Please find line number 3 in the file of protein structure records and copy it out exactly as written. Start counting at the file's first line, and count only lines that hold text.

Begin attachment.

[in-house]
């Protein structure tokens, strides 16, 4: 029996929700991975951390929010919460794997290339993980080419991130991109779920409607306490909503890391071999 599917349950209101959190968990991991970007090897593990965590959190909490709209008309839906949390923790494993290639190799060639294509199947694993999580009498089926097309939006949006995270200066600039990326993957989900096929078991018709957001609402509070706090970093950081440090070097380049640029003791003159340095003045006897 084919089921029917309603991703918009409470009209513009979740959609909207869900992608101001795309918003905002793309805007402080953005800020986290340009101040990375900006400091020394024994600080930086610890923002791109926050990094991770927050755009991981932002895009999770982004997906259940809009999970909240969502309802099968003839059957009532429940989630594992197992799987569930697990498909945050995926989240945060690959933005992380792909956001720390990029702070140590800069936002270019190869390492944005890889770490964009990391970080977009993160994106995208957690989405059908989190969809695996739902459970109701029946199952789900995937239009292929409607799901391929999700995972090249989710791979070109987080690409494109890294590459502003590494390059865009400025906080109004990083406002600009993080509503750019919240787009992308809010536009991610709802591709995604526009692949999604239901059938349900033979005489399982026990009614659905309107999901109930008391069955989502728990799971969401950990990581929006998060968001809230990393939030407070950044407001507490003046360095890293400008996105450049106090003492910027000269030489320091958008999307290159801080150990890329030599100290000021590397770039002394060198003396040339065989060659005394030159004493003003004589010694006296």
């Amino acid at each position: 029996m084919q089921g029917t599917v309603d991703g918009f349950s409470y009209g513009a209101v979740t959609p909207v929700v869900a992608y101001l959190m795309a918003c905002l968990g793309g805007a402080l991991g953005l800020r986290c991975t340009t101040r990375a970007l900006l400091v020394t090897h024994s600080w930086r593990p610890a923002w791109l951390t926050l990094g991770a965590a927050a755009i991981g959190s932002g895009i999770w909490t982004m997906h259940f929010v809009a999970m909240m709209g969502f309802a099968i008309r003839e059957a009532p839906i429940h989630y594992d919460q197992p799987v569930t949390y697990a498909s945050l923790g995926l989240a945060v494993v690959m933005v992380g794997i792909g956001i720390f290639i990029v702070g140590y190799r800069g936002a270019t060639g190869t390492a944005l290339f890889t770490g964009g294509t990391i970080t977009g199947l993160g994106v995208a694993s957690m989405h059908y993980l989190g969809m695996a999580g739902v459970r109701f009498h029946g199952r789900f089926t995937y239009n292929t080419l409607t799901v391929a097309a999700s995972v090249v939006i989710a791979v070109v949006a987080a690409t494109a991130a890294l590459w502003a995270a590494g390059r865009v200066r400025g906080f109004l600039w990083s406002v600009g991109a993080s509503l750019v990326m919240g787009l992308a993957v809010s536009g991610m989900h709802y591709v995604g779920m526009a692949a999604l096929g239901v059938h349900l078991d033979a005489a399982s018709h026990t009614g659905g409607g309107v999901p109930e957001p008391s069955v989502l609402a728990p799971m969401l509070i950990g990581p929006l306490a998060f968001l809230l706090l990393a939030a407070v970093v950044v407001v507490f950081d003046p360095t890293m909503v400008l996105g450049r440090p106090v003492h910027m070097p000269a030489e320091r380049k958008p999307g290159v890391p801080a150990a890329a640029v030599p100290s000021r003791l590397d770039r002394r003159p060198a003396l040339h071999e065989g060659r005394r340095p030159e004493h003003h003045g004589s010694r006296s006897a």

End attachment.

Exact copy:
């Amino acid at each position: 029996m084919q089921g029917t599917v309603d991703g918009f349950s409470y009209g513009a209101v979740t959609p909207v929700v869900a992608y101001l959190m795309a918003c905002l968990g793309g805007a402080l991991g953005l800020r986290c991975t340009t101040r990375a970007l900006l400091v020394t090897h024994s600080w930086r593990p610890a923002w791109l951390t926050l990094g991770a965590a927050a755009i991981g959190s932002g895009i999770w909490t982004m997906h259940f929010v809009a999970m909240m709209g969502f309802a099968i008309r003839e059957a009532p839906i429940h989630y594992d919460q197992p799987v569930t949390y697990a498909s945050l923790g995926l989240a945060v494993v690959m933005v992380g794997i792909g956001i720390f290639i990029v702070g140590y190799r800069g936002a270019t060639g190869t390492a944005l290339f890889t770490g964009g294509t990391i970080t977009g199947l993160g994106v995208a694993s957690m989405h059908y993980l989190g969809m695996a999580g739902v459970r109701f009498h029946g199952r789900f089926t995937y239009n292929t080419l409607t799901v391929a097309a999700s995972v090249v939006i989710a791979v070109v949006a987080a690409t494109a991130a890294l590459w502003a995270a590494g390059r865009v200066r400025g906080f109004l600039w990083s406002v600009g991109a993080s509503l750019v990326m919240g787009l992308a993957v809010s536009g991610m989900h709802y591709v995604g779920m526009a692949a999604l096929g239901v059938h349900l078991d033979a005489a399982s018709h026990t009614g659905g409607g309107v999901p109930e957001p008391s069955v989502l609402a728990p799971m969401l509070i950990g990581p929006l306490a998060f968001l809230l706090l990393a939030a407070v970093v950044v407001v507490f950081d003046p360095t890293m909503v400008l996105g450049r440090p106090v003492h910027m070097p000269a030489e320091r380049k958008p999307g290159v890391p801080a150990a890329a640029v030599p100290s000021r003791l590397d770039r002394r003159p060198a003396l040339h071999e065989g060659r005394r340095p030159e004493h003003h003045g004589s010694r006296s006897a």